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Patrick, who received a $3 million contribution — a $1 million donation and a $2 million loan — from a pro-Paxton political action committee in the days leading up to the impeachment trial, has not explained why he accepted the contribution or what the conditions of the impeachment proceedings. be a loan. Patrick has been running for re-election for less than three years and was already sitting on a $22 million campaign war chest before Defend Texas Liberty PAC’s contribution.

The lieutenant governor has declined to discuss the transactions, but did announce after the PAC contribution that he would suspend fundraising until after the end of Paxton’s trial.

Attorney General Ken Paxton sits at the defense table on Friday before closing arguments in his impeachment trial.

Attorney General Ken Paxton sits at the defense table on Friday before closing arguments in his impeachment trial.

Paxton, who remains indicted on state fraud charges and is under federal investigation, said in a statement after his acquittal that the proceedings, which threatened to end his political career, were a “sham” coordinated by Phelan and the government from President Joe Biden.

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“Today the truth prevailed,” Paxton said in a statement issued immediately after the verdict. “The truth cannot be buried by mud-slinging politicians or their powerful benefactors.”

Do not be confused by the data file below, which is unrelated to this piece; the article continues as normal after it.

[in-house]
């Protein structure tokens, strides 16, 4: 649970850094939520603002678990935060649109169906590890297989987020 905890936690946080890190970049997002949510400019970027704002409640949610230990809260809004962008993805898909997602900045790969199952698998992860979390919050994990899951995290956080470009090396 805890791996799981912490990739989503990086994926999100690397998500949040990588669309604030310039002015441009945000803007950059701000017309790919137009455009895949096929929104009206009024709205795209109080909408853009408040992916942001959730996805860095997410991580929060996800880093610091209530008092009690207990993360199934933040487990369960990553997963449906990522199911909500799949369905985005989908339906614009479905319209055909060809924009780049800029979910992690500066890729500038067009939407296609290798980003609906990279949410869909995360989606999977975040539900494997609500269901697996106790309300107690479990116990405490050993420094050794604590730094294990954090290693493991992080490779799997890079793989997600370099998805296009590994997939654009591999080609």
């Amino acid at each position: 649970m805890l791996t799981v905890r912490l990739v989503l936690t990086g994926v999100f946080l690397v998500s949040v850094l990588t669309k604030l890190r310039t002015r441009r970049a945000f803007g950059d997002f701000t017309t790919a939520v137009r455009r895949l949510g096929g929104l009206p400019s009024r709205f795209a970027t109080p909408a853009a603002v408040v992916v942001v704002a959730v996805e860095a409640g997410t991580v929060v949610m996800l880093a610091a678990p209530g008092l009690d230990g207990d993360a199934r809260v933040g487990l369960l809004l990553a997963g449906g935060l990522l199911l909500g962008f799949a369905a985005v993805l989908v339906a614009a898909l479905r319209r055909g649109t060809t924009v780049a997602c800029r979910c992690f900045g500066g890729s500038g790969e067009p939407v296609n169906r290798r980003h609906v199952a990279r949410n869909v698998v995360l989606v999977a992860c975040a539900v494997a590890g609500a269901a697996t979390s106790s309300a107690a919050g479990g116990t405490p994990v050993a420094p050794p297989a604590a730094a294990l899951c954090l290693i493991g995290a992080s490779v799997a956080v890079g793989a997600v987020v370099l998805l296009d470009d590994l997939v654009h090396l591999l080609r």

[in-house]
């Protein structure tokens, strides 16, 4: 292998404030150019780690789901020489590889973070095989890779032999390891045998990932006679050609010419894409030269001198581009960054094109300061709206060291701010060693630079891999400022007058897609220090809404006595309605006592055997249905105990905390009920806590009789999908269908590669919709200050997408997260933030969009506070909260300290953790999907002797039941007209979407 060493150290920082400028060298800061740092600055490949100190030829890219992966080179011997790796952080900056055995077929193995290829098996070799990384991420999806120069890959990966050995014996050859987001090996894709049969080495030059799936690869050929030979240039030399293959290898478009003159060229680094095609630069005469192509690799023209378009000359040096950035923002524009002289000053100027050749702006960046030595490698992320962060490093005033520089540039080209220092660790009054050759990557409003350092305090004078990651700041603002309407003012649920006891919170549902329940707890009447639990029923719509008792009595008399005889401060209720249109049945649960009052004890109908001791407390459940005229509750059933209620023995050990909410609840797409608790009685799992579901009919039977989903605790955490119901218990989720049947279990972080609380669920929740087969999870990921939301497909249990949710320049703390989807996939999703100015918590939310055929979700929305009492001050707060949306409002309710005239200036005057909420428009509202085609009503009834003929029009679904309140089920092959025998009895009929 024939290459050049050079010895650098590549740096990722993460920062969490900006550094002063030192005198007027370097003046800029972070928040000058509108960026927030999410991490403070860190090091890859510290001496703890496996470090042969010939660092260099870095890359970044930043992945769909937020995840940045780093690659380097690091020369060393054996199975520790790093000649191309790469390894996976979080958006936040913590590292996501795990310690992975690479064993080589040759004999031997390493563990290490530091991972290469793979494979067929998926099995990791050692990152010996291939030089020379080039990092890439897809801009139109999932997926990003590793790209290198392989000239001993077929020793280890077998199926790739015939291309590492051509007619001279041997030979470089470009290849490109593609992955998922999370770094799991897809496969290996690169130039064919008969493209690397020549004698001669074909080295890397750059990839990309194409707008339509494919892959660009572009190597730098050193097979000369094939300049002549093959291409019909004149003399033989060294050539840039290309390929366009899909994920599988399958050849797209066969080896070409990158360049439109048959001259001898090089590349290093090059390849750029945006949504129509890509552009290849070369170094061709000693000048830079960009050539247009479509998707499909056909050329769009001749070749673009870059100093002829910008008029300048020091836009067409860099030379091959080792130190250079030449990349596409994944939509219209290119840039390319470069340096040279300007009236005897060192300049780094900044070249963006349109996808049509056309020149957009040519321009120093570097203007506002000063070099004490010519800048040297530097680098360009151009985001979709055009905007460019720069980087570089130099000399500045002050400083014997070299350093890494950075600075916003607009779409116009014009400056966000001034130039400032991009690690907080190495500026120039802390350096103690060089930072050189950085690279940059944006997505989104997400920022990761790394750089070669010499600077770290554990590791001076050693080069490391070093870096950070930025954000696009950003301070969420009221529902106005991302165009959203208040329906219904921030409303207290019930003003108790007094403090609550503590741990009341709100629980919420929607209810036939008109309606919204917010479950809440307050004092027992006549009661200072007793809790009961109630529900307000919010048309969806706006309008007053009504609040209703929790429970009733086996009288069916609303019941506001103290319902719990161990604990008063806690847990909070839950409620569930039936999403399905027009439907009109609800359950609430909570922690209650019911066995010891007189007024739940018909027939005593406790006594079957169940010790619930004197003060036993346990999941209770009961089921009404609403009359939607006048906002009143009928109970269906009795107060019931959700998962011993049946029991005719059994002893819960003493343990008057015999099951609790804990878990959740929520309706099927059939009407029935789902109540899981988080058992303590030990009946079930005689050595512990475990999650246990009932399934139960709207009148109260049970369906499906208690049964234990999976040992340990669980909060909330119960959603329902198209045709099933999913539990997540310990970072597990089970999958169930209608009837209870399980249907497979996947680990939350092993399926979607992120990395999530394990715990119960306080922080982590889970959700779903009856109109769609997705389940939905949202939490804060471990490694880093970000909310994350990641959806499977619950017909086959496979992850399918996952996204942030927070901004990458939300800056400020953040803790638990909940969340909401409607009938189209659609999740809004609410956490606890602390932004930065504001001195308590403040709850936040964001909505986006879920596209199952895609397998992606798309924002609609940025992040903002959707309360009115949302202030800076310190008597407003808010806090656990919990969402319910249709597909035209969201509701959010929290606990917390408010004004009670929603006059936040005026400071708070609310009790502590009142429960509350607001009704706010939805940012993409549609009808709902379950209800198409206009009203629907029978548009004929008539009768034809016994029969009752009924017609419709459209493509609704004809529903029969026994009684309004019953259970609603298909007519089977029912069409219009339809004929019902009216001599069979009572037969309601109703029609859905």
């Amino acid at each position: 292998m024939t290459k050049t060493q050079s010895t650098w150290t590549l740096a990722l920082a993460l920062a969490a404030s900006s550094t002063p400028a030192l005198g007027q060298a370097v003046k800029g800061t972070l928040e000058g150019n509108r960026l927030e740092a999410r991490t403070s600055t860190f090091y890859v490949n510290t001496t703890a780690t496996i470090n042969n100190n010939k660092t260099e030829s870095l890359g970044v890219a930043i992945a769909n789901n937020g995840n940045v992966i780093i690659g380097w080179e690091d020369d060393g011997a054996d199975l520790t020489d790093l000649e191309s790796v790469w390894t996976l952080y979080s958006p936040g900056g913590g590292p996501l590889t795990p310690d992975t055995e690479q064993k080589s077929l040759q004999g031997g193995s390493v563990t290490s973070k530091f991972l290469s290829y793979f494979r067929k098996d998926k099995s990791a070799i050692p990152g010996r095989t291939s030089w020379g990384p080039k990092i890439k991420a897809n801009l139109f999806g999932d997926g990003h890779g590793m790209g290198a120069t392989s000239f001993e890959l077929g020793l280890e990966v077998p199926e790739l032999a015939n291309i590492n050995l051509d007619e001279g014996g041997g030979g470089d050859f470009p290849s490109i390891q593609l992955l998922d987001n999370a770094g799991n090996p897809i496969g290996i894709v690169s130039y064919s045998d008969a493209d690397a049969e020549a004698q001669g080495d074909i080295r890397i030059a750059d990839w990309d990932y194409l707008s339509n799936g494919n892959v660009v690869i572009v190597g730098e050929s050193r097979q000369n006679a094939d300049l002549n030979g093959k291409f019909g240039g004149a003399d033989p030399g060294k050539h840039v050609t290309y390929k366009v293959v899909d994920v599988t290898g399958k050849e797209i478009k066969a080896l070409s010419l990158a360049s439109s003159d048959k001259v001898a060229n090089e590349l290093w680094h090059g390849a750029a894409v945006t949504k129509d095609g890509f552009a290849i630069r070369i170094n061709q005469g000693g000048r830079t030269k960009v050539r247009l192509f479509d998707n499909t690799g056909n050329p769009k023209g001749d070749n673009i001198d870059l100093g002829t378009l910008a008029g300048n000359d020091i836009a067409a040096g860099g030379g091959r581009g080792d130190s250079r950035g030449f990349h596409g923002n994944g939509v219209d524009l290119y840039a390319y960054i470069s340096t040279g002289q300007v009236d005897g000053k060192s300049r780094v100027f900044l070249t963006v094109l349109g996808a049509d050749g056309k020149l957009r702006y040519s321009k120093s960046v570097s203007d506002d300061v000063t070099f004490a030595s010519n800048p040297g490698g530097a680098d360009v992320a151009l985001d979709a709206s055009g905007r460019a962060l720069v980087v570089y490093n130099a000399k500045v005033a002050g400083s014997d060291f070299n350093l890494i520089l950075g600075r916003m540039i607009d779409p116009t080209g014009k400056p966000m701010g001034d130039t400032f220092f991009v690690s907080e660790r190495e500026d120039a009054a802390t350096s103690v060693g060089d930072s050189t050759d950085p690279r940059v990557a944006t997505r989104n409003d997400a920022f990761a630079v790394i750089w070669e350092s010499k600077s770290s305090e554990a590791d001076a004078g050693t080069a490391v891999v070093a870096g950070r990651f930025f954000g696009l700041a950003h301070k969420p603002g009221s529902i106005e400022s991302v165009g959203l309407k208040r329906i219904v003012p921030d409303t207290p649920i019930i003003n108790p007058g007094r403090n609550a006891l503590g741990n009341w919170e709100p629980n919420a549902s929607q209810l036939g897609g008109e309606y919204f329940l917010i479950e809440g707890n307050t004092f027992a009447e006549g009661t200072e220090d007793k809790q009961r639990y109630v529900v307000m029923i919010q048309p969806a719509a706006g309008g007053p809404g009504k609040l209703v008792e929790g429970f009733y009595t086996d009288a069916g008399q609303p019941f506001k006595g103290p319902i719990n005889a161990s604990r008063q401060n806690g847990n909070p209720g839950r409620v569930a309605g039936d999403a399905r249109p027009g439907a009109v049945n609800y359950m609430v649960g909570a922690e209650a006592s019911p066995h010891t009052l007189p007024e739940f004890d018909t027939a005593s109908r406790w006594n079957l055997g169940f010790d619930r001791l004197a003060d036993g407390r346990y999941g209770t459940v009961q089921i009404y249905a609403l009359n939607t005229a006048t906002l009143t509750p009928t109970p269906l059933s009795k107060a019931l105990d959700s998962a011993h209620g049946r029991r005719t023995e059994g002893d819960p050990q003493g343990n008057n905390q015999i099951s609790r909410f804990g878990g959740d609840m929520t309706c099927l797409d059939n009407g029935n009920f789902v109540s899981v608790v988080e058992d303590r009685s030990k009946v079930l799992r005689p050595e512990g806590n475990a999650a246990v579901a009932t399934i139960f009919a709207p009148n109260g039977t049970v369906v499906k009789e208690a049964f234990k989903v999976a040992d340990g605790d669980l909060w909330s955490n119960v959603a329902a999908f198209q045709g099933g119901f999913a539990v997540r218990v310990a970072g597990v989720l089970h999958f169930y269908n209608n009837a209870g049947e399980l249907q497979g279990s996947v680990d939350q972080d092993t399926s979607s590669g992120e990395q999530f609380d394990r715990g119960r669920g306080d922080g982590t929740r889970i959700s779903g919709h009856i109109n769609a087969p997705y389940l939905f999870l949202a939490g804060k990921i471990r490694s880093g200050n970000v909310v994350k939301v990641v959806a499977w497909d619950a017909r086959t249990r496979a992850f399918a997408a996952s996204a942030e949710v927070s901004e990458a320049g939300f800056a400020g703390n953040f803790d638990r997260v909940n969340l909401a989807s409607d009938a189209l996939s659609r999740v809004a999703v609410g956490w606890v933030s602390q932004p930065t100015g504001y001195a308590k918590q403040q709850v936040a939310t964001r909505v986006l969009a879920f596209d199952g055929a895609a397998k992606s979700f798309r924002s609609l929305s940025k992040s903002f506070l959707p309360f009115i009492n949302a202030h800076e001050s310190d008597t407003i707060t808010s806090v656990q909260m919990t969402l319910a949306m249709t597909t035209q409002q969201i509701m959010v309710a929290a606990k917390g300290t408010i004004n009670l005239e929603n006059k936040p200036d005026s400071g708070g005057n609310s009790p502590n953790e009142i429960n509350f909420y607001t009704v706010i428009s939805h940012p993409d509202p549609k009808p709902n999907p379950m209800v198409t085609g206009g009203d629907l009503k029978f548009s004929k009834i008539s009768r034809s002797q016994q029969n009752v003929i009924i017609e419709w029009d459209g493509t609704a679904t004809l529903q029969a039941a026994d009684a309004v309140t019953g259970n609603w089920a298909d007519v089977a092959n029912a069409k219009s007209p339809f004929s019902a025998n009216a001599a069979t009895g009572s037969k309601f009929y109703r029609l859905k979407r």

Paxton was not in the Senate when the votes were counted and the verdict was announced, but he called the charges against him and the trial a “weaponization of the impeachment process.”

Editorial: Paxton is acquitted and the Texans and good government are the losers

Texas Lieutenant Governor Dan Patrick delivers the second article of impeachment in the trial of Attorney General Ken Paxton at the Texas Capitol on Saturday, September 16, 2023.

Texas Lieutenant Governor Dan Patrick delivers the second article of impeachment in the trial of Attorney General Ken Paxton at the Texas Capitol on Saturday, September 16, 2023.

State Rep. Andrew Murr, a Junction Republican who chaired the special House panel that brought the charges against Paxton, said he knew getting the two-thirds vote needed to convict Paxton would be a tall hill to climb. to climb in the Senate. is controlled 19-12 by the Republican Party.

Murr said the impeachment managers have presented the Senate with “significant unchallenged, undisputed evidence of Mr. Paxton’s corruption.” Murr declined to speculate on whether he or other Republicans who supported Paxton’s impeachment would face retaliation from their party’s base during the 2024 primaries.

“We have done our duty to highlight the evidence through this impeachment trial,” Murr told reporters after the trial. “And it’s for exactly that purpose. This lawsuit painted an accurate and clear picture of an out-of-control attorney general who refused to listen to the desperate warnings of the conservative lawyers he entrusted to help run his office.”

This article originally appeared on Corpus Christi Caller Times: Dan Patrick Blames House and Dade Phelan for Wasting Money on Impeachment